Darkness brought a strange sort of quietness over the streets of Ruthermere. Families locked their doors, shops closed up their windows. Even the six policemen, patrolling the dark streets, stayed inside their cruisers.
At night Ruthermere belonged to the Ribs and their clients and suppliers, and no man in his right mind hung around where they were doing business.
On Delaney Street, the man without legs huddled his blanket closer around his shoulders and sat back against the iron fence.
It was a good days work, he thought.
Across from him the light was still shining in Ross’s Supermarket. Ross himself was moving around, getting ready for the next morning. Every so often he glanced across the street.
You’re making it obvious, partner, the man without legs thought.
In the park behind him the wind rustled through the old trees. He could smell wet grass.
Then the crunch of boots on pavement.
A cluster of maybe five guys, walking fast. They were coming right towards him.
The lights in the supermarket had gone out. The street was absolutely quiet, except for the footsteps closing in.
They made a tight little circle around him, the street lights turning them into giants.
A thousand shall fall at thy side, and ten thousand at thy right hand; but it shall not come nigh thee, the not-beggar thought.
The leader of the pack was a young man, only a boy really, with slicked-back hair and a fancy coat. He stood with his feet planted wide, his hands spread like claws beside his muscled thighs.
To the man on the ground the other four guys looked pretty much identical. Sweat-soaked t-shirts, tattoos, heavy boots and faces spread in malicious grins.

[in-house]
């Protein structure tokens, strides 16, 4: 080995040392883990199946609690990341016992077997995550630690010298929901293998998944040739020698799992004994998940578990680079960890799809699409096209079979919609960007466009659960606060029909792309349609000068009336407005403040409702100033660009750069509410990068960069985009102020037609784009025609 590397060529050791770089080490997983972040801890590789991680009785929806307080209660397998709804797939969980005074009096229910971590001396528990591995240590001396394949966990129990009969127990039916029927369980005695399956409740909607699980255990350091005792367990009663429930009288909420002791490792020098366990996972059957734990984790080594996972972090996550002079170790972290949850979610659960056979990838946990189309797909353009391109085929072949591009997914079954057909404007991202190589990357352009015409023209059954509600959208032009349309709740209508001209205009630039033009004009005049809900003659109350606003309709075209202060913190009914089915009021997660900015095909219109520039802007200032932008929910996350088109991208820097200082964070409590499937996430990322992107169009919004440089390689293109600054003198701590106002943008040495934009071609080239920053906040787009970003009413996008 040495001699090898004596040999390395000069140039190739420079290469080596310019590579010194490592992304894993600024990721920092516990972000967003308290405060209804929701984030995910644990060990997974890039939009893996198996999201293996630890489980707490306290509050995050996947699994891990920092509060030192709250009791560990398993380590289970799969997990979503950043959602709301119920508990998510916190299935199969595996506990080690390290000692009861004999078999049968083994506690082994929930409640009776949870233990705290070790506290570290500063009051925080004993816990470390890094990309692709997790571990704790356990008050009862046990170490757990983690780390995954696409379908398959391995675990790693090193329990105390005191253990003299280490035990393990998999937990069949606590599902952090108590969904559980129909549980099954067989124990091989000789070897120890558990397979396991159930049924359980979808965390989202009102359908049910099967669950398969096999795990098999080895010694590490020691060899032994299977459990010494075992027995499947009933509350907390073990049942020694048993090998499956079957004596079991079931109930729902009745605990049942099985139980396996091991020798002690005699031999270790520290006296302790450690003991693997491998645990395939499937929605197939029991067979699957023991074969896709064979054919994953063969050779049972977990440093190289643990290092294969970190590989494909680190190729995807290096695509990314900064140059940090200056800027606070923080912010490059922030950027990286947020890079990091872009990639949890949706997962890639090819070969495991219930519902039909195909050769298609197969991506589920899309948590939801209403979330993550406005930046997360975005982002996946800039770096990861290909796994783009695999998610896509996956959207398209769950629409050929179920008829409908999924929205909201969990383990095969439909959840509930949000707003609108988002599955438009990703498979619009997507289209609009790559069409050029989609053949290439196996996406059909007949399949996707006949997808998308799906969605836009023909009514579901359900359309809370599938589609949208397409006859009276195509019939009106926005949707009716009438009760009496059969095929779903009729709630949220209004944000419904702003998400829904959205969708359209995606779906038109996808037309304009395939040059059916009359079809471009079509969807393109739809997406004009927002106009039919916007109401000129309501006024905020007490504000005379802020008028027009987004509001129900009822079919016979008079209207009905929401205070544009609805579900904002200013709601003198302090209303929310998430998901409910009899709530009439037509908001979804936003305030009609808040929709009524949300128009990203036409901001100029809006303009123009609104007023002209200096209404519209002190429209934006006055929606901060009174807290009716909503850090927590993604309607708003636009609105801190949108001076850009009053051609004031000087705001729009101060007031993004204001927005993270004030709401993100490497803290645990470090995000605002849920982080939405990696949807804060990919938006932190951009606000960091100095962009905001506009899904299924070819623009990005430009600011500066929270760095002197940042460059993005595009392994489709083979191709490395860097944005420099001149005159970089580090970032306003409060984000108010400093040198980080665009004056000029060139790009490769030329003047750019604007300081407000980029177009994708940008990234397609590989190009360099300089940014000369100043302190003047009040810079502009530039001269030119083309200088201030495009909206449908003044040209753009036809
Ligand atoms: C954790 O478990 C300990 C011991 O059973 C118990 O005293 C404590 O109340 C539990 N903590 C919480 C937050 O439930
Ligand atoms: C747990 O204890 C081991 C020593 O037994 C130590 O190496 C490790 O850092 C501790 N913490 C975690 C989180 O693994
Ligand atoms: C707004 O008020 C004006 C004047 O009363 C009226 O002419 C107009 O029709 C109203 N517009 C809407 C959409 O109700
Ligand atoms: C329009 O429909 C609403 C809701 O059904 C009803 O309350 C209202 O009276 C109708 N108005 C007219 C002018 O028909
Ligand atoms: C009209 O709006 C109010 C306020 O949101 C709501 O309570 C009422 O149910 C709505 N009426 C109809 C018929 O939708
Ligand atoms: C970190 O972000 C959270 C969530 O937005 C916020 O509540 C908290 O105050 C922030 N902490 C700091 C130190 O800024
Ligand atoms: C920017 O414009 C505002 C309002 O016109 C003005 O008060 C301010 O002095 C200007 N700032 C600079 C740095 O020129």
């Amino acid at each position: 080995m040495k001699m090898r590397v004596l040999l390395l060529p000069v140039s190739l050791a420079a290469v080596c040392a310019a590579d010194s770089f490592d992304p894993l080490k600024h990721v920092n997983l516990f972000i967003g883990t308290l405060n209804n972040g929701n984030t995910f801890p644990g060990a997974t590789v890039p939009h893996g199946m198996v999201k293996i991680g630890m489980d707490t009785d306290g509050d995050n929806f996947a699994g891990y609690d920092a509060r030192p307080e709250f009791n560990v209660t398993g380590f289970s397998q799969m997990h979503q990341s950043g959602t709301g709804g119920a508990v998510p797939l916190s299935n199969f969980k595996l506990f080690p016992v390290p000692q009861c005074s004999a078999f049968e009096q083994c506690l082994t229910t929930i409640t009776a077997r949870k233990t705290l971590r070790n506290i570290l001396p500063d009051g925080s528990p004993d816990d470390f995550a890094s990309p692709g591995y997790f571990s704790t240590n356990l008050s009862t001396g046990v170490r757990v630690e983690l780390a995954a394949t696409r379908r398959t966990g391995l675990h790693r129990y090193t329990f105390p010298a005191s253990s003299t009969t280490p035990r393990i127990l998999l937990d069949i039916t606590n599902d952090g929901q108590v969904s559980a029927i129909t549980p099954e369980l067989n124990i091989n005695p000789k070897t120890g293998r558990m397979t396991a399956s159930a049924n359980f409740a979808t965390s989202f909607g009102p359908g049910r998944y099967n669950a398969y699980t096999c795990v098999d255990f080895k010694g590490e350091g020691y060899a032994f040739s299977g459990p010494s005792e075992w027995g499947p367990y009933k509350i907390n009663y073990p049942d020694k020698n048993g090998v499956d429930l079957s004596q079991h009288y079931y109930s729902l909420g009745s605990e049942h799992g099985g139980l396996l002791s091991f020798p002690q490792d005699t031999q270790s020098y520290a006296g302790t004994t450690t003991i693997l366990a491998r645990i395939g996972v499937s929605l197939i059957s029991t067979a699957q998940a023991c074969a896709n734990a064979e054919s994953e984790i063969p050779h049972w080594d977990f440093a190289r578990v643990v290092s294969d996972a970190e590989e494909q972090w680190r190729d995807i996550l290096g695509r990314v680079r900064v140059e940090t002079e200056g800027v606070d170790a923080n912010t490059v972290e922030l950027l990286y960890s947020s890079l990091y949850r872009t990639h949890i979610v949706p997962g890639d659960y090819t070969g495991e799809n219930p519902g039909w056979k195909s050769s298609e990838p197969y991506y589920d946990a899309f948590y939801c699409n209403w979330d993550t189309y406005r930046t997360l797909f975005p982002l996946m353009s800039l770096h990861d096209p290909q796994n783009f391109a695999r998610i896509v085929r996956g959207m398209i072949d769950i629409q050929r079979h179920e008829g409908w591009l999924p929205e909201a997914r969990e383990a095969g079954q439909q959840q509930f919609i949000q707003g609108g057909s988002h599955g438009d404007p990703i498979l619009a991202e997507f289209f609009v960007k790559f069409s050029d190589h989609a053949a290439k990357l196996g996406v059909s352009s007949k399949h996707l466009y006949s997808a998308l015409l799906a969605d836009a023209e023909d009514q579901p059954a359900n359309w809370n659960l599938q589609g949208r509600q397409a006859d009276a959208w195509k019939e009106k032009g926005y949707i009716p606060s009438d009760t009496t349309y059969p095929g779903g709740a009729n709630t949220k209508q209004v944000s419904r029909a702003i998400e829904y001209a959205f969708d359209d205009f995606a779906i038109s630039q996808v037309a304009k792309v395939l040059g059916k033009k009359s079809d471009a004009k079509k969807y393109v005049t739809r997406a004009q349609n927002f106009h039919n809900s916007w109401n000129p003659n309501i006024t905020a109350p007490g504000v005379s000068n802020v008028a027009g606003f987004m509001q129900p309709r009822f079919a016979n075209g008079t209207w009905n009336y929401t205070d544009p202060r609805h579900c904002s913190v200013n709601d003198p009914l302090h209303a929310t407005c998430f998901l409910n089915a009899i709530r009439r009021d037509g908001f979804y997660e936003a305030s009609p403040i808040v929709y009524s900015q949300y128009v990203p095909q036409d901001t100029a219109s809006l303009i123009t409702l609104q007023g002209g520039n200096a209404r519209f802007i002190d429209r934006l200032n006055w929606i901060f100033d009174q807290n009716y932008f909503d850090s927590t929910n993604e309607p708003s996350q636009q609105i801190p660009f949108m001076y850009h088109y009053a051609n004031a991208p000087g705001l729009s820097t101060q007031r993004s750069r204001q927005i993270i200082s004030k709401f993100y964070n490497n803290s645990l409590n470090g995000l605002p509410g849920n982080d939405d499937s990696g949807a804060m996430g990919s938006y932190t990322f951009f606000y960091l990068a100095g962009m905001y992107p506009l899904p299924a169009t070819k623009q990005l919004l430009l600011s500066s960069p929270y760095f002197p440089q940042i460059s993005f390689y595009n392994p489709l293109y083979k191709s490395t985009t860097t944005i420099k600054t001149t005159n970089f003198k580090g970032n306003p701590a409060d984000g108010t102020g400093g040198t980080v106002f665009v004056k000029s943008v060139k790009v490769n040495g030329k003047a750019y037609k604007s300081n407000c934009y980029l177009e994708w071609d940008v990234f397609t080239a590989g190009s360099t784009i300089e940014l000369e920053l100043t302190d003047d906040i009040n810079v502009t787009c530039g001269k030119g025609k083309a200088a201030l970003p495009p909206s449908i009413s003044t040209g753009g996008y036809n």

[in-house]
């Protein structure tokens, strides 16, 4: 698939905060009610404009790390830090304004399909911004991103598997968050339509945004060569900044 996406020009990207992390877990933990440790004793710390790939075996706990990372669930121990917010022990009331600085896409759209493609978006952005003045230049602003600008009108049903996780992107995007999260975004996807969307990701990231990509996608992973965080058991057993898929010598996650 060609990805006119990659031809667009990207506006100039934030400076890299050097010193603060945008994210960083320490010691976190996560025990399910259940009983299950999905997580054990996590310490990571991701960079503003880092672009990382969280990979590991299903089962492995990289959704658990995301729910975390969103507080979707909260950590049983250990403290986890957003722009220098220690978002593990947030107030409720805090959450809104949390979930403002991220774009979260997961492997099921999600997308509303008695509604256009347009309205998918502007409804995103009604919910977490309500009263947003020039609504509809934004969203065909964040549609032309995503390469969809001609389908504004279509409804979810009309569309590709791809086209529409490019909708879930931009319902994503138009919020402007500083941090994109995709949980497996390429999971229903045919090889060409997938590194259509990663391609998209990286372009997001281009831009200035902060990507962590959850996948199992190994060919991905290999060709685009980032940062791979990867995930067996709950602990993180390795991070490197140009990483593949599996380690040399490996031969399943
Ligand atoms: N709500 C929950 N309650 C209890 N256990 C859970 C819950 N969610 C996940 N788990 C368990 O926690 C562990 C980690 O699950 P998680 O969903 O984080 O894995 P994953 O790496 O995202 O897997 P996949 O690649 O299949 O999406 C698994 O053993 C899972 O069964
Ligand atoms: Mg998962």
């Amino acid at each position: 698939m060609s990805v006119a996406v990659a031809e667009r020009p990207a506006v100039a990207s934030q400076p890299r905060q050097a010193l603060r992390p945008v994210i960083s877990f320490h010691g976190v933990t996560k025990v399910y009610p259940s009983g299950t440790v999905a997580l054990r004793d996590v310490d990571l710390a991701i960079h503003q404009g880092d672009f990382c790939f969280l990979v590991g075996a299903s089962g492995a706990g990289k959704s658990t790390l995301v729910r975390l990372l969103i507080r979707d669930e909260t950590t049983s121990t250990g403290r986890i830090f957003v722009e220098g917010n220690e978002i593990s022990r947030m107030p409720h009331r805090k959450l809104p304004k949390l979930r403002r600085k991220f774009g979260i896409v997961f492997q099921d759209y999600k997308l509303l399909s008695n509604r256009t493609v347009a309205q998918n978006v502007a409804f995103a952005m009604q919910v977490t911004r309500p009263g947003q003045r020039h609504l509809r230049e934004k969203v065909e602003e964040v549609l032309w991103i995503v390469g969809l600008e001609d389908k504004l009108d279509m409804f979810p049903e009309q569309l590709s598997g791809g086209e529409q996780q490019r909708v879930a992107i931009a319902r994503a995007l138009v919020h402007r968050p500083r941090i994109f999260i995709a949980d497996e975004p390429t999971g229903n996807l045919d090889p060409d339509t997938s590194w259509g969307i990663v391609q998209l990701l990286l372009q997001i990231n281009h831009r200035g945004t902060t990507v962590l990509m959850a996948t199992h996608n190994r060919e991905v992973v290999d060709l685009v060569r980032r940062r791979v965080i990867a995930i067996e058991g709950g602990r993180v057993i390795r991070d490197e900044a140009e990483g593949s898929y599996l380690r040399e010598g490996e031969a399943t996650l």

“Oh, lookie! A sitting duck.”
It was the boy talking, and his friends seemed to think that he was hilarious.
“Watcha doin’ here, duckie?” he asked, stepping closer and stooping in an exaggerated way.
“I am sitting, as you so swiftly and cunningly observed, sir,” the man said. He smiled at the boy, his kind smile. “Have you all got a minute, gentlemen? Because I would like to tell you that Jesus Christ is the way and the truth and the…”
He never got the chance to finish the sentence, because the boy jumped forward, grabbed him by his coat and slammed him in to the rails.
“Shut up!” he screamed into his face. “Shut up, you fool! What are you trying to do to us, huh? Why are you sitting here and babbling on and on about Jesus Christ?”
The man looked into the angry young face before him. He was winded from the blow, and his chest hurt and his legs hurt and when he realized that the numb coldness against his throat was the round barrel of a gun his head was suddenly spinning. Lord, he prayed, please help me. Please help me reach this boy.
“Why, son,” he said softly. “You all are starving, don’t you see? This town is slowly withering and dying because none of you don’t eat and drink the Bread and Water of Life. I used to be you, son, I used to be the big guy going around selling drugs and shooting people. I used to have empty eyes, like yours. I used to starve. But then I learned that a Man had died for me, two thousand years ago on the cross, that He gave His blood to cover up my many, many sins. By His wounds, my stone cold heart and my empty eyes were healed, so that I could live.”
They still talk about the nameless beggar that sat on the corner of Baker and Delaney. Nobody knew where he came from, and nobody knew where he went after that fateful day.
But they talk even more about Angus Riordan, the slick-haired leader of the Ribs, how he and sheriff Bronson cleaned up the Ribs, shut down the drug business and put away John Ross and Toby Friend, the mayor with the gravelly voice, for good.
And most of all, even when they had long forgotten the beggar who was not hungry and Angus and sheriff Bronson, they still talked about Jesus Christ, who is the Way and the Truth and the Light.